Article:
What have you accomplished over the last two-and-a-half decades? Some of you reading this might not have even been born 25 years ago. Companies that make the Dividend Aristocrats list can boast having increased their dividend payouts at least once a year over the past quarter of a century. That's a pretty impressive feat when you consider that that 25-year timeline spans the Great Recession and two other smaller recessions, the dot-com boom and bust, and the rise of Internet-based businesses that made some long-standing brick-and-mortar companies outdated almost overnight.
Here are a couple of Dividend Aristocrats that stood the test of time and are some of the best dividend stocks money can buy.
3M Company 3M has paid out dividends to cash-hungry investors for 98 years without a single interruption and has significantly increased its dividend hikes in recent years: 3M increased its 2015 dividend by 20% on the heels of a 35% increase in 2014. The dividend now sits at $4.10 per share, which equates to a yield of 2.8%. The good news for investors is that the company still has a bright future.
3M is roughly in the middle of a five-year plan that has been aimed at improving the management of its business portfolio, revamping research and development, and focusing on emerging markets for growth. 3M has already made significant strides in narrowing its business focus, as you can see in the graphic below, which has helped the company reduce costs, accelerate R&D investments, and increase its manufacturing scale.
Image source: 3M's Gangestad-Jefferies conference presentation.
Further proof of those developments helping its financial performance can be found in 3M's second-quarter highlights. Operating margins checked in at 23.9% in the second quarter of 2015, which was a healthy improvement of 110 basis points from last year.
What many investors overlook about 3M is the fact that about half of its business is consumables, while the other half consists of goods used by original equipment manufacturers in their products. That essentially means the vast majority of 3M's products generate recurring revenue throughout the product life cycle.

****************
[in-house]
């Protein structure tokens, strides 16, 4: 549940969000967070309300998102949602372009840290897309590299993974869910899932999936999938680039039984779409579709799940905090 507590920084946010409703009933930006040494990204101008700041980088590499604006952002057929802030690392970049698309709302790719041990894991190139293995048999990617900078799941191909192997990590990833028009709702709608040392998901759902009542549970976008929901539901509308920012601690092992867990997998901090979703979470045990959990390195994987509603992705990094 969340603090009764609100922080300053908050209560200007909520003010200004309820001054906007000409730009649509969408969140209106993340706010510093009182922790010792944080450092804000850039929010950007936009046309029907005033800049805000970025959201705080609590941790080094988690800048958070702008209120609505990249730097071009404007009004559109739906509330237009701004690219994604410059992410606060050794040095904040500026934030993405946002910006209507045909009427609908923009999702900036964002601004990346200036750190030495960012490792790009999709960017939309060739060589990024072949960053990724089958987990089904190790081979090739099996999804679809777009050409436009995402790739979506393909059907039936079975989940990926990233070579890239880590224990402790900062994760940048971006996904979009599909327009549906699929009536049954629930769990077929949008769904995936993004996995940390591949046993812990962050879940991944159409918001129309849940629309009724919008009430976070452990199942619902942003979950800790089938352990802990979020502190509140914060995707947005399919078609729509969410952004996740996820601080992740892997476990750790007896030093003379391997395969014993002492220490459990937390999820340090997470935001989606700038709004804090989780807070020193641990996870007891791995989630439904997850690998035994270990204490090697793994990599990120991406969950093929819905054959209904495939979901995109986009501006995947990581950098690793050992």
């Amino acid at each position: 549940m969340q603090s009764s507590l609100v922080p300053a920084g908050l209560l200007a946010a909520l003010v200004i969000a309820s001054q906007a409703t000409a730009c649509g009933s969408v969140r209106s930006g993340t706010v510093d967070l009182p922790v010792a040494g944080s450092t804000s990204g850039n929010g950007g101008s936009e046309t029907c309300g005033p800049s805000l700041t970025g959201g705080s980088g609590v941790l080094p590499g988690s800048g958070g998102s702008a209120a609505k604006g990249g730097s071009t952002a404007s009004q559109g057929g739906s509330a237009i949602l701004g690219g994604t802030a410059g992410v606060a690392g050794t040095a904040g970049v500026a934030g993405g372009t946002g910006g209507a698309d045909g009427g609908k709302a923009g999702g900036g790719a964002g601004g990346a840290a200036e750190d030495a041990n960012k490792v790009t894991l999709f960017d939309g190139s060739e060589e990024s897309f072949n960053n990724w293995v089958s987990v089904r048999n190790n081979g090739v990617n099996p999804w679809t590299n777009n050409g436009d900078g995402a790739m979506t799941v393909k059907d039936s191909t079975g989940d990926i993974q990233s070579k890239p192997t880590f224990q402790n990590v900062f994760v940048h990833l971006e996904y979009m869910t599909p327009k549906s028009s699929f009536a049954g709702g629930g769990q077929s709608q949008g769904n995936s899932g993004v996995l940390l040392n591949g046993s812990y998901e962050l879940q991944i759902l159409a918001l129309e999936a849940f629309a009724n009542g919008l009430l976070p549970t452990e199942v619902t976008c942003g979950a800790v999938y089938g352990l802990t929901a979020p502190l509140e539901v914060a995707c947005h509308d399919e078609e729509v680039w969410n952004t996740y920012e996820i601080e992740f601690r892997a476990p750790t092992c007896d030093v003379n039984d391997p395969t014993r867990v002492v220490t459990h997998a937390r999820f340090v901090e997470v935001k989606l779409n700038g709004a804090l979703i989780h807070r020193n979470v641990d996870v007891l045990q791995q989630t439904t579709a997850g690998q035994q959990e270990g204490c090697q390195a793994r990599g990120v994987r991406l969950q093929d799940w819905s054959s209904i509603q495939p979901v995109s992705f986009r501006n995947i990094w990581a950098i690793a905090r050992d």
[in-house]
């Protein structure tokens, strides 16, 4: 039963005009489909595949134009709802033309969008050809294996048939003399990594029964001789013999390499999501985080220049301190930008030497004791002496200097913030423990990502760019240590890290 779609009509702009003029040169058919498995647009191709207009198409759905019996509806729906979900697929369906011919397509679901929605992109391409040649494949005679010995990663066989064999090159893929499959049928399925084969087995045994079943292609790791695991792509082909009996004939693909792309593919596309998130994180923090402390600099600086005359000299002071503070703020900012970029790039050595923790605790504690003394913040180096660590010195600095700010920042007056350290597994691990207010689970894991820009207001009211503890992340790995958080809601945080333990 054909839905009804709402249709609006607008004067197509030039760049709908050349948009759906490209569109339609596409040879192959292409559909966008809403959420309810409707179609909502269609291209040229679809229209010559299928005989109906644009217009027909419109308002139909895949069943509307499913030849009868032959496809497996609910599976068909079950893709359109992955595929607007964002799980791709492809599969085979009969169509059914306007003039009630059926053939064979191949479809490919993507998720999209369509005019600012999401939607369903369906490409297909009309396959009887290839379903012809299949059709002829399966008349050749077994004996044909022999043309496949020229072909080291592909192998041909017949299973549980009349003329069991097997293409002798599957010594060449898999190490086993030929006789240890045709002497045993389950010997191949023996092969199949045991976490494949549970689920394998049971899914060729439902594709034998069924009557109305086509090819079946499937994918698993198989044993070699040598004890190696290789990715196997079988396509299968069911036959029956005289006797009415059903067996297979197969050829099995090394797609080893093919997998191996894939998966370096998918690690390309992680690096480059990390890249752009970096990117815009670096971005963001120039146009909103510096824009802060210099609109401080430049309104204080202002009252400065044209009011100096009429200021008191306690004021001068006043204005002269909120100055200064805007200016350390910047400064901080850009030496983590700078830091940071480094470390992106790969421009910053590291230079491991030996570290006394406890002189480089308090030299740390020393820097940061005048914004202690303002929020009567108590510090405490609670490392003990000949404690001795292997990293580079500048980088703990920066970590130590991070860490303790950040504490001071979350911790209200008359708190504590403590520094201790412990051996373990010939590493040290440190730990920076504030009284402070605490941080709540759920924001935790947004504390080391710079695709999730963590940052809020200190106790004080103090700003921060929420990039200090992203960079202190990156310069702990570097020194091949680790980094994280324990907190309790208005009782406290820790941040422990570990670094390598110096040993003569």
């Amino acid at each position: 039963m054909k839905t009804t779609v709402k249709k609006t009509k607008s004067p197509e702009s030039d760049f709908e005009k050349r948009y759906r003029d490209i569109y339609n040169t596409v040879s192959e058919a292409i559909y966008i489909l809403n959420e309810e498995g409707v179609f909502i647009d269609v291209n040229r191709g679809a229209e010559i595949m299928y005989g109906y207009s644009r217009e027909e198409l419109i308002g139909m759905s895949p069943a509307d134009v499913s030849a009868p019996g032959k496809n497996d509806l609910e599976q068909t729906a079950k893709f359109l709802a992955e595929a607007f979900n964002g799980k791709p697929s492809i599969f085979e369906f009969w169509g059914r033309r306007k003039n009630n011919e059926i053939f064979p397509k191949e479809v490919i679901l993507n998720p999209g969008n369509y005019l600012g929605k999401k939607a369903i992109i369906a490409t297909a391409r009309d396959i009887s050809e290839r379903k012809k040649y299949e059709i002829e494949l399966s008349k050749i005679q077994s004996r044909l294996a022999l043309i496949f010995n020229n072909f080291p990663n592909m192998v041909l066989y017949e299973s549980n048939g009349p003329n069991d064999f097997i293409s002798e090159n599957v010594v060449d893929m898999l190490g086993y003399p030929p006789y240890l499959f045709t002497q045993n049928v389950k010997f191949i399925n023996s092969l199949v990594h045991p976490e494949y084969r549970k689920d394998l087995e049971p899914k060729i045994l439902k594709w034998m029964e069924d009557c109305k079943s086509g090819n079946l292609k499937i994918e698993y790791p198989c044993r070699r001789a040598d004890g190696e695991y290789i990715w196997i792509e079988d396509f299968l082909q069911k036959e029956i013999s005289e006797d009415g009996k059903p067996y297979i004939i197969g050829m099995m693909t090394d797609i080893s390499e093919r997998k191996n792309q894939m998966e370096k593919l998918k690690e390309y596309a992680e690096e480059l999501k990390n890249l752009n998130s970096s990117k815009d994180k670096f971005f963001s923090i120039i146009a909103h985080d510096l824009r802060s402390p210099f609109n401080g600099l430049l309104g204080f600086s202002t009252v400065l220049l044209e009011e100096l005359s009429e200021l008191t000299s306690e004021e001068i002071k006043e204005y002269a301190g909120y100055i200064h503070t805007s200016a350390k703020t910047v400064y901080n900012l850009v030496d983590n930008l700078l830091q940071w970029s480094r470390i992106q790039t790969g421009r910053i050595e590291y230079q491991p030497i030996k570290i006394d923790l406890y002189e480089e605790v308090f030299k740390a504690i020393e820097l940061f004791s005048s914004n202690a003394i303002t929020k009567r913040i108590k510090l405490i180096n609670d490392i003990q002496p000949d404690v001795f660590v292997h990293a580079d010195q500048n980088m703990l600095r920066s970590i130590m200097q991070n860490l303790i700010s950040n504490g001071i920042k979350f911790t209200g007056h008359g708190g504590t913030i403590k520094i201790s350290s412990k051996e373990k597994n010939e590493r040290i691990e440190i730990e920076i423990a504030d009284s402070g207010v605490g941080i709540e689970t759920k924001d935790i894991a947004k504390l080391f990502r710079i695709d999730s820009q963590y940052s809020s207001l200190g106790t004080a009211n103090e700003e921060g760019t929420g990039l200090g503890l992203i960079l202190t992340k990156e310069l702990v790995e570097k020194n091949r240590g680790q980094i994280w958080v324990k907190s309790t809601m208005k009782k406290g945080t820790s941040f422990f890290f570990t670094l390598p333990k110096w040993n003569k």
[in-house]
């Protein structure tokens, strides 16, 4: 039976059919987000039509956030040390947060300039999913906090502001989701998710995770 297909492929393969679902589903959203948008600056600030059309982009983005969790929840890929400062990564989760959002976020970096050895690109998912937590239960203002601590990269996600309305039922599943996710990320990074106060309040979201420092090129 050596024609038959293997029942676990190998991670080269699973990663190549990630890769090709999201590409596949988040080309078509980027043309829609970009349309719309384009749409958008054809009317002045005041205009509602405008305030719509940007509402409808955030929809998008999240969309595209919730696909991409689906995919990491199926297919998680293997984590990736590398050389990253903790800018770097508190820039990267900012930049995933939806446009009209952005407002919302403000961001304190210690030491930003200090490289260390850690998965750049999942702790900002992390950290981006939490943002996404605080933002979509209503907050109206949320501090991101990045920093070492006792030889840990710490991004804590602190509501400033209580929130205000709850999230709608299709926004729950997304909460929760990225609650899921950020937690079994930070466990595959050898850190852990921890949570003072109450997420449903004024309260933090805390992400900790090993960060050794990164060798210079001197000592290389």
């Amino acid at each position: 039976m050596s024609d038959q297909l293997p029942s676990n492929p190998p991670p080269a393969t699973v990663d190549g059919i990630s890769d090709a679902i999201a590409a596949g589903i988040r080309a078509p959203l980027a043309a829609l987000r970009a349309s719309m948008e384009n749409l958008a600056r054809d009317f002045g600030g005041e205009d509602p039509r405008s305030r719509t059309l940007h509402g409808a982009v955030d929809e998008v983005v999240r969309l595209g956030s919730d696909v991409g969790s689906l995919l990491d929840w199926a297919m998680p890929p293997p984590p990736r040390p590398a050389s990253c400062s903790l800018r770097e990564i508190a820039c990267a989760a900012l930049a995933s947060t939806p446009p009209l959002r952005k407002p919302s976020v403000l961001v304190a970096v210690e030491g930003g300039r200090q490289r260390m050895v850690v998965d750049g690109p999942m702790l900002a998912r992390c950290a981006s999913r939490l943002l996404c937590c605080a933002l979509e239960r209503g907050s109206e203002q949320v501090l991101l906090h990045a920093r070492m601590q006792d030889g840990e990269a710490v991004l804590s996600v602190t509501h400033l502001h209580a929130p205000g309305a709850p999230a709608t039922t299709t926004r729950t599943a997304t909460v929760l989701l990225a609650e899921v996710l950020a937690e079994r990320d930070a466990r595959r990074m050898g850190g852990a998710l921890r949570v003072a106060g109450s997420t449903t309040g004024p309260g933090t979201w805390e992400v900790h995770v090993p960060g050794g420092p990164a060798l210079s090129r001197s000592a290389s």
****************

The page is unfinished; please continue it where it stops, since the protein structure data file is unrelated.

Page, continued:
3M's annual financial goals through 2017 will be free cash flow conversion of 100% or higher, return on invested capital of at least 20%, and organic revenue growth between 4% and 6%. The company met all three of those objectives in 2014, and as it continues to reduce costs, increase scale, and pour cash into R&D for future products, expect it to continue to grow while dishing out higher dividends in the years ahead.
Wal-Mart Since Wal-Mart's stock price has shed roughly 16% this year, it could be a good time to pick up shares of a Dividend Aristocrat at a discount. A decade ago, Wal-Mart's dividend was $0.60 per share, but has more than tripled to its current level of $1.96, for a healthy yield of 2.7%. The company has competitive advantages that should enable it to continue paying out dividends, and it could also have an e-commerce growth story to interest investors.
Wal-Mart's competitive advantage revolves around its unrivaled business scale, which enables the company to operate at lower costs than its competitors. As the company's stores popped up in markets across the U.S. and consumers flocked to the store for its one-stop shop convenience, Wal-Mart leveraged its sheer size as the largest retailer in the world to lower costs from suppliers and then built a brand image around passing those savings to shoppers.
In recent years, though, Wal-Mart was feeling the pressure from low-cost dollar-store competitors. Wal-Mart's strategic response was to open smaller Neighborhood Market stores, which should counter the competition from the smaller dollar stores.
The other key aspect of Wal-Mart beating the market in the near term, in addition to paying investors a healthy dividend, will be growing its Internet presence. Wal-Mart is putting its money where its mouth is after telling investors it would pour between $1.2 billion and $1.5 billion into its e-commerce business in 2015.
That cash will go toward launching a shoppers club, which could be compared to Amazon Prime, since it will charge consumers a yearly fee for free shipping. Wal-Mart is also aiming to make its website more user-friendly, with more products listed for sale. Wal-Mart is even requiring users to create accounts on its website so it can use data to better focus online product recommendations to consumers.
Wal-Mart is already king of brick-and-mortar retail, and while the company won't turn its website into an Amazon-like Internet retail king overnight, it still offers a compelling growth story along with its long-standing history of increasing dividends.
The article 2 of the Best Dividend Aristocrats Money Can Buy originally appeared on Fool.com.
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